• They [the vulture funds] shall not pass, they're not going to change the restructuring of the debt
  • This judgement says that in order to pay bondholders we have to pay the vulture funds as well, this would push Argentina into default.
  • The vulture funds are vultures because they do not negotiate
  • If a sentence tells us to commit suicide, we cannot accept it
  • We cannot be in a situation again where, in order to pay the debt, hunger will rule
  • They're coming for everything, for all the possessions of Argentina

Along with all that, Argentina has also stated that it's willing to keep paying out to ther 93% of bond holders who entered into the restructured debt all those years ago but will bypass the US system and pay them via a window to be set up in country. In other words, Argentina's doing exactly what your humble scribe predicted on Monday morning.

Two volcanoes in South Peru waking up

Sabancaya (part of a three peak system) and Ubinas (one of the more active volcanoes of the Andean cordillera) have been making plenty of rumbling sounds in the last 48 hours. Here's an example of the Sabancaya news (from many) and here's one for Ubinas (again, lots to choose from).

They're pretty close to one another as well. Oh, but that's just coincidence. Just coincidence.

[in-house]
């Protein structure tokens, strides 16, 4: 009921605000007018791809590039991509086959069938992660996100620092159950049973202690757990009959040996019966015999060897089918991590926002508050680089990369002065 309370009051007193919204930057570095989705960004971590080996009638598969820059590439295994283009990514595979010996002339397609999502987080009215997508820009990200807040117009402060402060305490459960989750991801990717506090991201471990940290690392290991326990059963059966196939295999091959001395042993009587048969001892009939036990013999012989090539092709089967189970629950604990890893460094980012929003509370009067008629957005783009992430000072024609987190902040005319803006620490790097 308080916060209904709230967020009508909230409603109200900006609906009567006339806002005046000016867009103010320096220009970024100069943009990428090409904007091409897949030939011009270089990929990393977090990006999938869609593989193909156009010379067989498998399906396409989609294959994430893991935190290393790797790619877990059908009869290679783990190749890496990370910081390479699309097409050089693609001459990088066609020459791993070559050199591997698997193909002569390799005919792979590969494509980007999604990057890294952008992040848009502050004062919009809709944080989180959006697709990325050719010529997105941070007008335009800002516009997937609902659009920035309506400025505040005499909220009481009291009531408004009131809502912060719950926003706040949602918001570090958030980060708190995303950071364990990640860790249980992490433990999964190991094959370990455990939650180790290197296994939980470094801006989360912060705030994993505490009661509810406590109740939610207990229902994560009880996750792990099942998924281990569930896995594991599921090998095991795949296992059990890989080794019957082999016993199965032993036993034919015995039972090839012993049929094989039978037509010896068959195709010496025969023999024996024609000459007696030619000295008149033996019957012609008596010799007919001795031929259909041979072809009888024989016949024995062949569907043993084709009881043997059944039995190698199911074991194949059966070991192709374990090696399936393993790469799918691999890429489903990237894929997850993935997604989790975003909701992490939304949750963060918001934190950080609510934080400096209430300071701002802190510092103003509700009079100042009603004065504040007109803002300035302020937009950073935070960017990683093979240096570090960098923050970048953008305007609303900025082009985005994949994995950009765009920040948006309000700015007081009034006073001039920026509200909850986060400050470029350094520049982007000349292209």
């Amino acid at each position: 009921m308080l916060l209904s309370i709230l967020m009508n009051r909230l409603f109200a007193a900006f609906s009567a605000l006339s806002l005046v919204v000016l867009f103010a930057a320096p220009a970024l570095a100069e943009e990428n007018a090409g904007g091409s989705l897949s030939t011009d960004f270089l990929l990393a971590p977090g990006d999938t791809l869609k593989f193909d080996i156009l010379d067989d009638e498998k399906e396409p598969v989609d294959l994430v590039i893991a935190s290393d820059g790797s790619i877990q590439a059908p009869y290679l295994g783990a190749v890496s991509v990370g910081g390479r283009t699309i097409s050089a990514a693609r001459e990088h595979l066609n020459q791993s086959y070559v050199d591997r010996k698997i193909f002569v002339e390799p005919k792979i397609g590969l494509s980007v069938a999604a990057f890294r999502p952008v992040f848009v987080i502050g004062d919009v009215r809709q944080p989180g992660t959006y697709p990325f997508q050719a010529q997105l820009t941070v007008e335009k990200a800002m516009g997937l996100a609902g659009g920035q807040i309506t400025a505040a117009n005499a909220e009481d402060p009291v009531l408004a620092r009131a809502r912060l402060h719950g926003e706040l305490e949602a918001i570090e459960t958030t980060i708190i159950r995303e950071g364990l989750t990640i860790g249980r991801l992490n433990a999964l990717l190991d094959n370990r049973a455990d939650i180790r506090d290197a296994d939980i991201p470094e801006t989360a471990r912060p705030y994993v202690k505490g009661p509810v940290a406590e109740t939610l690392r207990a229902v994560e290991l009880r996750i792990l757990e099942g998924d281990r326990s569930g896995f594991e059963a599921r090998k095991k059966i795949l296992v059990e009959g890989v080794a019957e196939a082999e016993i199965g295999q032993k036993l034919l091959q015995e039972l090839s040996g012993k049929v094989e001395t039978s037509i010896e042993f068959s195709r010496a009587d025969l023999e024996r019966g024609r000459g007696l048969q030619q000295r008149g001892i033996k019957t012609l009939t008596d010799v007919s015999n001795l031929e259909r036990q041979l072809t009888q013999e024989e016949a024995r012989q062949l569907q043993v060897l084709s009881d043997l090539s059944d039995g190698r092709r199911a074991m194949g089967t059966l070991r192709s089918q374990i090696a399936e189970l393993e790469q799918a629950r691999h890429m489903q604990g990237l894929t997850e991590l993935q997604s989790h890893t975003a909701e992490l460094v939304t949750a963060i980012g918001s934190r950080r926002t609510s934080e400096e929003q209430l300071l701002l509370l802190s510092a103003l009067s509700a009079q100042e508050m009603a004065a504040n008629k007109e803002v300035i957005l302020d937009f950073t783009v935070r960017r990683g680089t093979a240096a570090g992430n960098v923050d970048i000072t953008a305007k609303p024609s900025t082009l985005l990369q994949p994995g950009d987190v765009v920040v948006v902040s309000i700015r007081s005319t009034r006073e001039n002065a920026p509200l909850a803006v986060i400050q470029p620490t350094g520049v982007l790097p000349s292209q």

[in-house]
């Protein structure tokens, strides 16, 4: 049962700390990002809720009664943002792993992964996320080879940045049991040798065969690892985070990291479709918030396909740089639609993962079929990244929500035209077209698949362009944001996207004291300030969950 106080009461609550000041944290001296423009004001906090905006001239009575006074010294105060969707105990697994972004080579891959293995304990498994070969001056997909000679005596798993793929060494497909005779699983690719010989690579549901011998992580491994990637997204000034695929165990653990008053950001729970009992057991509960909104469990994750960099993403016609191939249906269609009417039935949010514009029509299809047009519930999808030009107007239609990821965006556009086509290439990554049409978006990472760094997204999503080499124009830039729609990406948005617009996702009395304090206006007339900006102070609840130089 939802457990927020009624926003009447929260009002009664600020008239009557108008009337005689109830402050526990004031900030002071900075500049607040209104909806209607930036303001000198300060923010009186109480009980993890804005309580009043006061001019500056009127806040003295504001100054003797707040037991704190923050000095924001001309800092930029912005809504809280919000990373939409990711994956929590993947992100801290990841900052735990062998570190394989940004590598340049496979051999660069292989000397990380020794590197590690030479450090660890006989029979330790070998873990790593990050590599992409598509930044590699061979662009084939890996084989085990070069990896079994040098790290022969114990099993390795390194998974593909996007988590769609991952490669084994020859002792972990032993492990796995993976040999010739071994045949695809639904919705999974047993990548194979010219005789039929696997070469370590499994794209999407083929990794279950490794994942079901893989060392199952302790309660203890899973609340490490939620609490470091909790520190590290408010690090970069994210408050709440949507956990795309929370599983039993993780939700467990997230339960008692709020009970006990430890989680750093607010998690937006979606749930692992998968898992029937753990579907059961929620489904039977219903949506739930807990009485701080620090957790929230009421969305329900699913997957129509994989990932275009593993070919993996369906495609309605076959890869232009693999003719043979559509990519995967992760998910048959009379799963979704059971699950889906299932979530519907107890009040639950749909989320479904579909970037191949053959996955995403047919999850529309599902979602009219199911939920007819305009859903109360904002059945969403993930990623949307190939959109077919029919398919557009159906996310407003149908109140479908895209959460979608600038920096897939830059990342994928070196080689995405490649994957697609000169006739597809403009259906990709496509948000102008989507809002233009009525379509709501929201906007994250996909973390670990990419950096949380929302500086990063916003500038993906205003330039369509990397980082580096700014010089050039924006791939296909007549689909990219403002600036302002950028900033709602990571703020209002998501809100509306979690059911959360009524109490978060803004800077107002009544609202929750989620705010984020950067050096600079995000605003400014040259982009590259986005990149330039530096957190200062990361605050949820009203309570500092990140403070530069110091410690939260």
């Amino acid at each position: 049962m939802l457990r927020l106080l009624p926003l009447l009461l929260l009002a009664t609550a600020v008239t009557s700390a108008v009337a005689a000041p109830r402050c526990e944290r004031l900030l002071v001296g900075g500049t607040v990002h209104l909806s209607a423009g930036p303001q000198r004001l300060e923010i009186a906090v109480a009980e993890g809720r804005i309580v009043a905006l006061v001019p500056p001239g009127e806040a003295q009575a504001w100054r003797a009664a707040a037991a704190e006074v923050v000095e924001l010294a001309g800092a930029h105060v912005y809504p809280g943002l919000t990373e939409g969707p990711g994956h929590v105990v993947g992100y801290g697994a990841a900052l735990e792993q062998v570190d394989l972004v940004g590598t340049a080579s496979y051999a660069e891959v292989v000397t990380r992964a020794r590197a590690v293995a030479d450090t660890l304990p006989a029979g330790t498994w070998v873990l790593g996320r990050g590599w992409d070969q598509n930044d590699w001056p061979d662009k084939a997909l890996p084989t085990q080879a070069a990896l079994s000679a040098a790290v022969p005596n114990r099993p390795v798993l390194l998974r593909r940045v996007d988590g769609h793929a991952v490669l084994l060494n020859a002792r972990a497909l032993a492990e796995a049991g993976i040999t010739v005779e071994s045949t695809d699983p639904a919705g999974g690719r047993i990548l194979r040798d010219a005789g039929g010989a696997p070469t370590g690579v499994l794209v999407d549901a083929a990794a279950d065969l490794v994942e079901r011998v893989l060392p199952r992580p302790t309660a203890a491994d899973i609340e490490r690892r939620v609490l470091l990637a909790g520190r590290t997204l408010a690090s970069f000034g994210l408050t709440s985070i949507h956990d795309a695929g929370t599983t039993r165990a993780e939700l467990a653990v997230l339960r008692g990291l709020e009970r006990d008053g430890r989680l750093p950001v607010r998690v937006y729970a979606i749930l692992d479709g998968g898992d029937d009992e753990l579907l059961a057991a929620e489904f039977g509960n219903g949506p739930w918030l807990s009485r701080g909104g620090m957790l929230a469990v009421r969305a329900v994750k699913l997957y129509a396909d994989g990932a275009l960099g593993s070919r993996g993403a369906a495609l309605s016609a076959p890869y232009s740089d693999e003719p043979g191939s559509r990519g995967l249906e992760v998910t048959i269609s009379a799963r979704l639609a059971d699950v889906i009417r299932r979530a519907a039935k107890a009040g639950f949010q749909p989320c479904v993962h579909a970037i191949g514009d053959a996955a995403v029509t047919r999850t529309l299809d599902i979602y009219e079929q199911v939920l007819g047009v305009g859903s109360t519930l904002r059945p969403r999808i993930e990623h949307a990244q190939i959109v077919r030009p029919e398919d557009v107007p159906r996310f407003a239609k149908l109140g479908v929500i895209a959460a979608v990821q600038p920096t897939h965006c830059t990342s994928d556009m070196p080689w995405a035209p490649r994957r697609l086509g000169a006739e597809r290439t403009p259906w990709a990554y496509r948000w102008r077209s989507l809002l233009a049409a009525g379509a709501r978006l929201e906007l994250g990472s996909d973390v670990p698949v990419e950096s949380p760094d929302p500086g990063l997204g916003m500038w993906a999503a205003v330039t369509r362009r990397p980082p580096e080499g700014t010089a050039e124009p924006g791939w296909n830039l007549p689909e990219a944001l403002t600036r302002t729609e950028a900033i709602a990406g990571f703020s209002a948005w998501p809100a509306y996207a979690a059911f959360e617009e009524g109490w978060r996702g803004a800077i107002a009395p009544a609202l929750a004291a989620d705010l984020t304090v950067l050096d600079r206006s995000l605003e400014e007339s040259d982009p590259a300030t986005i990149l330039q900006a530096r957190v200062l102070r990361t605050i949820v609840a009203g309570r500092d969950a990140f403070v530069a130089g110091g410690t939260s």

All this is copper mining country of course, with Moquegua host to Southern Copper's (SCCO) two big operations of Toquepala and Cuajone, then Arequipa region with the monster Cerro Verde (JV ownerships)  and not so far away places like Tintaya. As for that city sitting right next to the number 6 volcano, Misti, that's a mere one million people or so in Peru's second largest urban concentration. For more reading on all that, IKN recommends The Black Swan by Nassim Nicholas Taleb.

Chart of the day is...

...copper, hourlies:

It's trying, give it that.


Tuesday tune: Coolio; 1,2,3,4

A slice of fine oldskool

Remember that strong rumour in February about China's Citic wanting in on Barrick's (ABX) Pascua Lama?

Here was the post.

Now we have this, entitled, "China's top gold firm talking to Barrick, has Friedland 'hotline", about another Chinese goldie talking to the Munkshop. I wasn't joking, y'see.

A Flash update...

...has just been sent to subscribers on this crisp and sunny Tuesday morning, just after the opening bell. Time to do some buying.